Published: May 12th, 2023
Here, we describe a protocol for the synthesis of low-valent metal-organic frameworks (LVMOFs) from low-valent metals and multitopic phosphine linkers under air-free conditions. The resulting materials have potential applications as heterogeneous catalyst mimics of low-valent metal-based homogeneous catalysts.
Metal-organic frameworks (MOFs) are the subject of intense research focus due to their potential applications in gas storage and separation, biomedicine, energy, and catalysis. Recently, low-valent MOFs (LVMOFs) have been explored for their potential use as heterogeneous catalysts, and multitopic phosphine linkers have been shown to be a useful building block for the formation of LVMOFs. However, the synthesis of LVMOFs using phosphine linkers requires conditions that are distinct from those in the majority of the MOF synthetic literature, including the exclusion of air and water and the use of unconventional modulators and solvents, making it somewhat more challenging to access these materials. This work serves as a general tutorial for the synthesis of LVMOFs with phosphine linkers, including information on the following: 1) the judicious choice of the metal precursor, modulator, and solvent; 2) the experimental procedures, air-free techniques, and required equipment; 3) the proper storage and handling of the resultant LVMOFs; and 4) useful characterization methods for these materials. The intention of this report is to lower the barrier to this new subfield of MOF research and facilitate advancements toward novel catalytic materials.
Metal-organic frameworks, or MOFs, are a class of crystalline, porous materials1. MOFs are constructed from metal ions or metal ion cluster nodes, often referred to as secondary building units (SBUs), and multitopic organic linkers to give two- and three-dimensional network structures2. Over the past three decades, MOFs have been studied extensively due to their potential use in gas storage3 and separation4, biomedicine5, and catalysis6. The overwhelming majority of MOFs reported are composed of high-oxidation state metal node....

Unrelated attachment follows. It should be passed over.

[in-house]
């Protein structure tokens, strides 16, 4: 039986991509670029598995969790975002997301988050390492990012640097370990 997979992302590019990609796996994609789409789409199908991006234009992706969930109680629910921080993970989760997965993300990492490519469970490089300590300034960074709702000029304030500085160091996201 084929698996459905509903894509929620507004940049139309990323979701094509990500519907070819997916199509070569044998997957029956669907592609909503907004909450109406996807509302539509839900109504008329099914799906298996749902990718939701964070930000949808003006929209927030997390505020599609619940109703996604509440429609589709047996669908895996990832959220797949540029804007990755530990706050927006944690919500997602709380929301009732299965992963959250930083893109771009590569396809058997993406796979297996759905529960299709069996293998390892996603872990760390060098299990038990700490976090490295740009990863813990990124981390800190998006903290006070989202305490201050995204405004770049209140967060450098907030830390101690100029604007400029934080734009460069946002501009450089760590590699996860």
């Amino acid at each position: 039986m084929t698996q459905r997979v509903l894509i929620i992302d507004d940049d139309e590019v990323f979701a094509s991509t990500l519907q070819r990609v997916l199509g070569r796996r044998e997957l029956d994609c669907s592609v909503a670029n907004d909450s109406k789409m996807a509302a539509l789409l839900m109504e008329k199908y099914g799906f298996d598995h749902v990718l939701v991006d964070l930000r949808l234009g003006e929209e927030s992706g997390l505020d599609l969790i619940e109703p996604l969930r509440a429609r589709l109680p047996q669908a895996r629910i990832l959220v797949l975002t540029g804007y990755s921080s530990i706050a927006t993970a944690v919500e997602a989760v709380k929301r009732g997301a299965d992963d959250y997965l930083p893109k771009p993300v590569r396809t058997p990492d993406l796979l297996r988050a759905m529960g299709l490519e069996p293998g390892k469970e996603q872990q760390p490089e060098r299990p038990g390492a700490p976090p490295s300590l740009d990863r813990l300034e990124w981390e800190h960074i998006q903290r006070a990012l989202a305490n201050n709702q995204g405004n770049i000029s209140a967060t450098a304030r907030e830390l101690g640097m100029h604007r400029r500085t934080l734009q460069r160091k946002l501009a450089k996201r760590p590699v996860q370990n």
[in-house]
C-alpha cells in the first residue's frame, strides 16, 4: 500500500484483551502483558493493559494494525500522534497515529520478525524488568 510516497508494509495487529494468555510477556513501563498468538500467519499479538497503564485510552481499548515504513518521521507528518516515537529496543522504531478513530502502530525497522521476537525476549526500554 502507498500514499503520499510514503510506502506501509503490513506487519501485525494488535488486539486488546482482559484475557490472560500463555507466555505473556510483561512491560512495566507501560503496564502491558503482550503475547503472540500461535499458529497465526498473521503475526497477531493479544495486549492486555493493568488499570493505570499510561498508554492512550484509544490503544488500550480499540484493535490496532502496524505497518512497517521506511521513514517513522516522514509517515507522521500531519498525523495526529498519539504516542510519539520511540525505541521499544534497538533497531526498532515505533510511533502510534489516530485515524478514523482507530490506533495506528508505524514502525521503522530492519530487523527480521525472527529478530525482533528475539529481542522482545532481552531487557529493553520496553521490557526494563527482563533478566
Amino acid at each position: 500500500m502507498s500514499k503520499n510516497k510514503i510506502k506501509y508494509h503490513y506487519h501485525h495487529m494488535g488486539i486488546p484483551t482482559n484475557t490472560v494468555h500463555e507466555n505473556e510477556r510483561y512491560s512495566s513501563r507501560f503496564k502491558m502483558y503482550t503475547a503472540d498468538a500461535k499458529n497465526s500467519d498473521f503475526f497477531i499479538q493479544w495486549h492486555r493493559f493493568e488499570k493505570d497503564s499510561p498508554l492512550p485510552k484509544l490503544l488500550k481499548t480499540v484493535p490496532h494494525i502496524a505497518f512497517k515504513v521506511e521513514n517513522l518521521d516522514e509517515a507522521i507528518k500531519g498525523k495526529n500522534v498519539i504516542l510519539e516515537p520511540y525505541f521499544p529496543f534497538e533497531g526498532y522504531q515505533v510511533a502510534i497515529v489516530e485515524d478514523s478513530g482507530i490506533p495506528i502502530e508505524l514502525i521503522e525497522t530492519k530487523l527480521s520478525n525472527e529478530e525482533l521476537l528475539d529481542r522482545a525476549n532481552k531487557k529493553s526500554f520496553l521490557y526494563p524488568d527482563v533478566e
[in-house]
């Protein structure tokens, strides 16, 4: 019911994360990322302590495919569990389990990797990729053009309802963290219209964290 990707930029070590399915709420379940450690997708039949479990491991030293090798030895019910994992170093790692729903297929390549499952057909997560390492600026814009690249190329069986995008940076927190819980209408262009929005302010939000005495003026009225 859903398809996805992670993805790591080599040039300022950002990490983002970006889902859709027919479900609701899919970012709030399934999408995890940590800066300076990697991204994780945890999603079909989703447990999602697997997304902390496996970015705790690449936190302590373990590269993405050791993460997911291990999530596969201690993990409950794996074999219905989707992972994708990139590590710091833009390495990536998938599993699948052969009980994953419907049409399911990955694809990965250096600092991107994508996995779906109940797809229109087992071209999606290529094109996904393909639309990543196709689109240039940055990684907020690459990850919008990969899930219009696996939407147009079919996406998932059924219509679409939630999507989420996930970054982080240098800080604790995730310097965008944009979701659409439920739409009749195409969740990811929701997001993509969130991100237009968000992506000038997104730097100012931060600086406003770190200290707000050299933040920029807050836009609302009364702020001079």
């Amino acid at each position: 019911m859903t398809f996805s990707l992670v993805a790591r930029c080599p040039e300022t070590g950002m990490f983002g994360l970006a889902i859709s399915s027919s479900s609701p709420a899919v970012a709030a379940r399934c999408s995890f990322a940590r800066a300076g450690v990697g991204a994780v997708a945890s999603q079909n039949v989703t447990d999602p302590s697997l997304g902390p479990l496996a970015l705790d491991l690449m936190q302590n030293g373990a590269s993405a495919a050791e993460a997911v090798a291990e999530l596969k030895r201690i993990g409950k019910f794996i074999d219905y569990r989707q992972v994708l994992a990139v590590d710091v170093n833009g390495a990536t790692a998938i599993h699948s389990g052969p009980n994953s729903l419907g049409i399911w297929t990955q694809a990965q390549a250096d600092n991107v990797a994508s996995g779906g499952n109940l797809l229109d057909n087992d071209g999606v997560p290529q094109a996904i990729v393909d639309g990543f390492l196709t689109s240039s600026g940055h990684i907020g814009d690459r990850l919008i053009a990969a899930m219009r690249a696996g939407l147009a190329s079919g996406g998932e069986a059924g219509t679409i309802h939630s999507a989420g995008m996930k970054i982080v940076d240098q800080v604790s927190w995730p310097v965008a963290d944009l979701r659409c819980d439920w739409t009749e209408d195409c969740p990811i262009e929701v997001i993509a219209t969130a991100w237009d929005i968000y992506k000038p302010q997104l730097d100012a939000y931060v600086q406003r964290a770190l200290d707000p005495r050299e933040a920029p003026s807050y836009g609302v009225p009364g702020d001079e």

1. Setting up the Schlenk line
The successful synthesis of Sn1-Pd produces a bright yellow, crystalline solid. The Pd(0) MOF products using analogous tetratopic phosphine linkers are also yellow. The most effective way to determine if the reaction was successful is to collect the PXRD pattern and evaluate the crystallinity of the sample. For example, Figure 2 shows the PXRD pattern of crystalline Sn1-Pd. The key features to verify that the sample is crystalline are that the reflection pea.......
There are several critical steps in the protocol that must be followed in order to achieve the desired phosphine-based LVMOF product with sufficient crystallinity. The first is that the metal precursor and modulator mixture (in this case, tetrakis(triphenylphosphine)palladium(0) and triphenylphosphine, respectively) must be dissolved independently of the multitopic phosphine linker (in this case, Sn1). This is to avoid the rapid and irreversible formation of amorphous coordination polymers, which occurs .......
|2800 Ultrasonic Cleaner, 3/4 Gallon, 40 kHz
|Used for sonicating
|Argon, Ultra High Purity
|Used as inert gas source
|D8 ADVANCE Powder X-Ray Diffractometer
|Used to collect PXRD patterns
|Chemglass Life Sciences
|Dewar used for liquid nitrogen
|Flask, High Vacuum Valve, Capacity (mL) 10, Valve Size 0-4 mm
|Reaction vessel referred to as "10 mL flask"
|Grade 2 Qualitative Filter Paper, Standard, 42.5 mm circle
|Used for product isolation
|Methylene Chloride (HPLC)
|Dried and deoxygenated prior to use
|Sn1 (tetratopic phosphine linker)
|Prepared according to literature procedure (ref. 15)
|SuperNuova+ Stirring Hotplate
|Thermo Fisher Scientific
|Used to heat oil bath
|Tetrakis(triphenylphosphine) palladium(0), 99% (99.9+%-Pd)
|Commercial Pd(0) source
|Dried and deoxygenated prior to use
|Triphenylphosphine, ≥95.0% (GC)
|Used as a modulator
|Used for solid addition
Copyright © 2024 MyJoVE Corporation. All rights reserved